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A British man has become the first patient in the world to be given the Oxford coronavirus vaccine.
Brian Pinker, a dialysis patient from Oxford, was given the jab at Oxford University Hospital on Monday morning.
The second vaccine was approved for use in the UK last week, developed by the University of Oxford and AstraZeneca.
The "game-changing" jab has provided hope for millions as the government has secured 100 million doses, to vaccinate 50 million people.
Its storage has given it an advantage as compared to the Pfizer/BioNtech vaccine – it can be stored at a fridge temperature for at least six months.
An extensive rapid roll-out programme has been set in place across Britain for the newly approved jab.
The NHS is the first health service in the world to deploy the vaccine, which was approved by the Medicines and Healthcare products Regulatory Agency (MHRA) last week.
It has been labelled "game-changing" as it can be stored in a temperature between 2C and 8C, the Pfizer vaccine which is already being deployed in the UK needs to be stored at -70C.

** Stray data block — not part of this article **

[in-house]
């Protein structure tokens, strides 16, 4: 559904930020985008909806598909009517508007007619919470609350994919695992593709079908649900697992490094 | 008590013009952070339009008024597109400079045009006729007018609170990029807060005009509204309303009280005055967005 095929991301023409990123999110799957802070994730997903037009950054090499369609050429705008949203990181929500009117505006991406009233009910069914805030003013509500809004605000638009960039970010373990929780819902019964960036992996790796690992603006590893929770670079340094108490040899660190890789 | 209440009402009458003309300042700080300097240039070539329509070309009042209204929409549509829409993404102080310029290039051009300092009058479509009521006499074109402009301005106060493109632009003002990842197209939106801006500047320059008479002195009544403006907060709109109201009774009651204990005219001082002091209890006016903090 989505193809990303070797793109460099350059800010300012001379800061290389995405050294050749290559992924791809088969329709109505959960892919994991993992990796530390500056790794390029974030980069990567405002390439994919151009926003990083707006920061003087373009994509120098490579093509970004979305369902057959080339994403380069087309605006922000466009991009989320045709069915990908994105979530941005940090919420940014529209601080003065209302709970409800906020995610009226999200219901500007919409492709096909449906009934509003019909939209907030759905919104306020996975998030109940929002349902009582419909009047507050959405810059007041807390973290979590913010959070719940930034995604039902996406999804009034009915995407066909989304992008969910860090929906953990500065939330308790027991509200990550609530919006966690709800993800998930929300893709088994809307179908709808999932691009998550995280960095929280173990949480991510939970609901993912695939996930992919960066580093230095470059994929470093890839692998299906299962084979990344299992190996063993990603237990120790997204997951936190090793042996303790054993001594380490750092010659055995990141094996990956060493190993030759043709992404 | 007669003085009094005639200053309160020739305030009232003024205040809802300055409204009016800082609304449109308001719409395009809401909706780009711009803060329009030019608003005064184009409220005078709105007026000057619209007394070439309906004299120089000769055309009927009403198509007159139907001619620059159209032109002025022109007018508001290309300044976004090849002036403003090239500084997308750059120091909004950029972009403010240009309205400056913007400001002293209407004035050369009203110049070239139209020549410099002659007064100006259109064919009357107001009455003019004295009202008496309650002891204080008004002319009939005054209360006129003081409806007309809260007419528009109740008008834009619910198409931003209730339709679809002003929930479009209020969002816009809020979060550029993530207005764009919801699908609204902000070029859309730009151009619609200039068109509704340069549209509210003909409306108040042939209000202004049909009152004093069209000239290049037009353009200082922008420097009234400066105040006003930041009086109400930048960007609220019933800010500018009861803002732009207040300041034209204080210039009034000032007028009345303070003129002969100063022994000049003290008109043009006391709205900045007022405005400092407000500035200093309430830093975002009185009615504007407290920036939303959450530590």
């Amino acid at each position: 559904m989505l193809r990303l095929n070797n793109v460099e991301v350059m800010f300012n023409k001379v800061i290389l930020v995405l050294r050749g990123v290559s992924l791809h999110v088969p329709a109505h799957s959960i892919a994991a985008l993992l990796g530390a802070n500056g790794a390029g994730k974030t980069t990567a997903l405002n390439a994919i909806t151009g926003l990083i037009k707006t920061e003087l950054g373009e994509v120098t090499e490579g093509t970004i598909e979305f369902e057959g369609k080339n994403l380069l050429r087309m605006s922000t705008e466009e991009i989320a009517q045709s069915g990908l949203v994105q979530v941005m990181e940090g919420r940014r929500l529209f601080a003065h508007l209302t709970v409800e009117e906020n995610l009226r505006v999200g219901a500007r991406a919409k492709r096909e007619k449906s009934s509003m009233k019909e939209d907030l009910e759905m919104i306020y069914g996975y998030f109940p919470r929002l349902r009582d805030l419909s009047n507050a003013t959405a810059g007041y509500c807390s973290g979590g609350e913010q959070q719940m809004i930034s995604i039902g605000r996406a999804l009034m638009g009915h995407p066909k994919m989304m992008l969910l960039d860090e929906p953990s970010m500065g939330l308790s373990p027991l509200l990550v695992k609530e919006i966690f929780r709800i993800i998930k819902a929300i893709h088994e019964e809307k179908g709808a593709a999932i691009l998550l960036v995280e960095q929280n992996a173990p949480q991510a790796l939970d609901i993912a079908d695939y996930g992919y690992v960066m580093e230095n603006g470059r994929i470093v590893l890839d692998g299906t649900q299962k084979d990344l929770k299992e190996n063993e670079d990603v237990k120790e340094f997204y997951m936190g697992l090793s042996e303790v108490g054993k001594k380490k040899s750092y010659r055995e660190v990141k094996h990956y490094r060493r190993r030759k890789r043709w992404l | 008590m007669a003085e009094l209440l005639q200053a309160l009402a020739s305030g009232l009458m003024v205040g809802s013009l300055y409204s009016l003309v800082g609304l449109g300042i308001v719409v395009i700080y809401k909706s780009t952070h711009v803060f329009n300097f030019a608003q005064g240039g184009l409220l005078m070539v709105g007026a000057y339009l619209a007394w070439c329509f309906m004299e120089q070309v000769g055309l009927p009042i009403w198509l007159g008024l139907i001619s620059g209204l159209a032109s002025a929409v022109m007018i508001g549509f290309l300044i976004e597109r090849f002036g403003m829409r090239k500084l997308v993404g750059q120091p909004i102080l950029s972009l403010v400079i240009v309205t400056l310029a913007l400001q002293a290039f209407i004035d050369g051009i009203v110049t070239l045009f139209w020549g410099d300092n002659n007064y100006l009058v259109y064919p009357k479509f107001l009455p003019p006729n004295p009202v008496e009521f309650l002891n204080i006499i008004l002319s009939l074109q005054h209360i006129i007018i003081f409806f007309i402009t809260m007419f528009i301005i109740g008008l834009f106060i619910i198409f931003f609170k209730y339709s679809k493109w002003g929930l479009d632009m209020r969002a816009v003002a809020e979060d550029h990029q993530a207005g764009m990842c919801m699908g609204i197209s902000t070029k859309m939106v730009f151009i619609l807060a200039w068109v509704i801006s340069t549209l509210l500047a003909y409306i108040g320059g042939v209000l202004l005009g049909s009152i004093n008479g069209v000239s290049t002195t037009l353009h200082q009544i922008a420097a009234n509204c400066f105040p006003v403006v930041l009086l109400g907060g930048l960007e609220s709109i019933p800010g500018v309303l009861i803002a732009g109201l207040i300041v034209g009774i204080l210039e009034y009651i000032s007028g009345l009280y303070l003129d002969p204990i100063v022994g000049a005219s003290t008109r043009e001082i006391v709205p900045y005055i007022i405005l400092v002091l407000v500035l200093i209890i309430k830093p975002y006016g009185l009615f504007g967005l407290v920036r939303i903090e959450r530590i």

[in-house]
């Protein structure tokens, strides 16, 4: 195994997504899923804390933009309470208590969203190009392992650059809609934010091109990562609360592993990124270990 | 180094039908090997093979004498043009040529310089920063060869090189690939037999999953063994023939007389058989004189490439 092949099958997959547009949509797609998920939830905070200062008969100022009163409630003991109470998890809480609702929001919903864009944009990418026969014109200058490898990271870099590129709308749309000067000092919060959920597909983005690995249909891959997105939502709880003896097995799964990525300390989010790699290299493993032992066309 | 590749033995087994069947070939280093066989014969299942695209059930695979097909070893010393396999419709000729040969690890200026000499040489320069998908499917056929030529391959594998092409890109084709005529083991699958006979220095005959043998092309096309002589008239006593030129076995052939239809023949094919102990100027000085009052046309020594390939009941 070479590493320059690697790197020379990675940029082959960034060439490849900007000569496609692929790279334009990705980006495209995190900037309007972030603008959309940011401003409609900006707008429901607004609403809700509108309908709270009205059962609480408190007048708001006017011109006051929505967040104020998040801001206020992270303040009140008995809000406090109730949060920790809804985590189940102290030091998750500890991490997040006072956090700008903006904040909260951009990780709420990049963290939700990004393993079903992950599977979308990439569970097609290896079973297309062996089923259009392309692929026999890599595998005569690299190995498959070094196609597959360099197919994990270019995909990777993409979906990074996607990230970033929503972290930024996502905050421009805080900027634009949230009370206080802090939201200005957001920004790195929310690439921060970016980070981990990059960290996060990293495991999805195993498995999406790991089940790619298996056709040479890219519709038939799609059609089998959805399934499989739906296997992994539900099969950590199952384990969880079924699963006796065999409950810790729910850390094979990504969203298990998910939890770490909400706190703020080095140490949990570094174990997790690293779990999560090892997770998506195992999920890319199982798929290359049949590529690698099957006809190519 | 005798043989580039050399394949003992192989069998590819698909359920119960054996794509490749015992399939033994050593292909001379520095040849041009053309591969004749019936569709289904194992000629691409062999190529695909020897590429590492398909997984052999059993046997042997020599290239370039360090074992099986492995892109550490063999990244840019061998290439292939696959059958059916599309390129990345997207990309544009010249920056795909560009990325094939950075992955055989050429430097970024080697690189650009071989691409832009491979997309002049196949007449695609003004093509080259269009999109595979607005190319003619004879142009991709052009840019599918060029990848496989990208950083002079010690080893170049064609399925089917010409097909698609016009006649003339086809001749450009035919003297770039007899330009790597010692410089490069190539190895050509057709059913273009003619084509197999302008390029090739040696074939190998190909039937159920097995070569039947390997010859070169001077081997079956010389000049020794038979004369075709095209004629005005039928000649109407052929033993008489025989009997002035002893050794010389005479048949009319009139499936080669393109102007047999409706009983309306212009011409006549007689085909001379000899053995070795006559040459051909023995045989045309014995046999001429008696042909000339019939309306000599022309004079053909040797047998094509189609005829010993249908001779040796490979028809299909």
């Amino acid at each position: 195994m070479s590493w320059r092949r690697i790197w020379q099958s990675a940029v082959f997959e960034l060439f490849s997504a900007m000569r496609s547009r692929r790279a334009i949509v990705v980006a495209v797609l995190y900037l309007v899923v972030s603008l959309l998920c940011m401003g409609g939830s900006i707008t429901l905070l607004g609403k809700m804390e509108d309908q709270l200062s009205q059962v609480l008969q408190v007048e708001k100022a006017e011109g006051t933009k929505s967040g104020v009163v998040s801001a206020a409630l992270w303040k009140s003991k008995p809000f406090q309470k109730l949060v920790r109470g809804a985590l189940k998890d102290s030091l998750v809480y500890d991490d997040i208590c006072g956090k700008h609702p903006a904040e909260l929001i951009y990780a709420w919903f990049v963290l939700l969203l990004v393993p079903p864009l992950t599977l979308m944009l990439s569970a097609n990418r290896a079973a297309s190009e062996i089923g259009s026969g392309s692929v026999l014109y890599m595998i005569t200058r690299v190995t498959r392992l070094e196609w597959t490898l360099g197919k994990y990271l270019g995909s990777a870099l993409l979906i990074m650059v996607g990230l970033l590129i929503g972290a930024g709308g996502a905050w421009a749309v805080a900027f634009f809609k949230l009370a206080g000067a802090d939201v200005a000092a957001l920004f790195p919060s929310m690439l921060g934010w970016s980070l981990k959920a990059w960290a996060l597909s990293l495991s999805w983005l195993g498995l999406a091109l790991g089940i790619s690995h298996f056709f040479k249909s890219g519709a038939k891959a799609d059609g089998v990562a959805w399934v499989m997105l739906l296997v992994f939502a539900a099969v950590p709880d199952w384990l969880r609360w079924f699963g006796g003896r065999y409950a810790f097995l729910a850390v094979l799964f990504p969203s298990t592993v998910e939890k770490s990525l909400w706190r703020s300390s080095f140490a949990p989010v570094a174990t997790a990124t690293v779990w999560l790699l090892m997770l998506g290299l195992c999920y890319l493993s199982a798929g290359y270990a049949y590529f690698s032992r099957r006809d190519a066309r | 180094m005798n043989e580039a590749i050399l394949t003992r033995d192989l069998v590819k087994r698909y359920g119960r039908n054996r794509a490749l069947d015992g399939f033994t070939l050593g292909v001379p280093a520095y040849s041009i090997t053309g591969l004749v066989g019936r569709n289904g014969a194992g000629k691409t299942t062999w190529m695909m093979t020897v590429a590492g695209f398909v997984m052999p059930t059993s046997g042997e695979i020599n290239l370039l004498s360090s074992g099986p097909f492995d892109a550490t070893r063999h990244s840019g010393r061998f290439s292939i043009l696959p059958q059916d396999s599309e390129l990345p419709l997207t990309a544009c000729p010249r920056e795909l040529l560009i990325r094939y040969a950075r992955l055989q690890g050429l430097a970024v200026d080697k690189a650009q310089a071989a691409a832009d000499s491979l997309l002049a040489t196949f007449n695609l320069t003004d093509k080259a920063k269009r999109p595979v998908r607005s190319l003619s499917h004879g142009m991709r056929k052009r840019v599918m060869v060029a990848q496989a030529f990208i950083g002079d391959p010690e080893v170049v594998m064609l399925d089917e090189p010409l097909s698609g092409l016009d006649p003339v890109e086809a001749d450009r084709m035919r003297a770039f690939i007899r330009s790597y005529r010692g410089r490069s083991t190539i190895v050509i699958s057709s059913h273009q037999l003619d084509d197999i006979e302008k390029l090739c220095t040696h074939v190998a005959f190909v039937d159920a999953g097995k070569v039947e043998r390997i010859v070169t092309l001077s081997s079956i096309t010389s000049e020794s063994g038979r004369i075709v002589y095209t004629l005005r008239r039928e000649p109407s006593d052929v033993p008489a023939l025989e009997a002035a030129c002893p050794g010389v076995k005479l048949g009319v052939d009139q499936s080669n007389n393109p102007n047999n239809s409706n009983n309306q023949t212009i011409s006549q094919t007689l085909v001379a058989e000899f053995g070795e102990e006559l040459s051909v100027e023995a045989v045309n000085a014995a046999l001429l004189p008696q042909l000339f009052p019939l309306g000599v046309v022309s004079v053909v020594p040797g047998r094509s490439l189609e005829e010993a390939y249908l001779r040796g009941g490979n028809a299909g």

First people will receive Oxford University/AstraZeneca Covid-19 vaccine today
The positive news comes amid concerns Brits could face another national lockdown.
Health experts have warned the country will only go back to "normality" by the summer if herd immunity is achieved, which requires two million people to be vaccinated per week.
In a bid to help out in the vaccination programme, high-street stores such as Boots and Tesco have announced plans to assist in the roll-out.
Children aged 12-16 'seven times more likely to spread Covid' warns expert
Boots have announced vaccination sites in Halifax, Huddersfield and Gloucester – with plans for more sites to open soon.
So far around one million people have been vaccinated in the UK with the Pfizer jab, according to Sky News.
This is equivalent to 250,000 doses administered per week.
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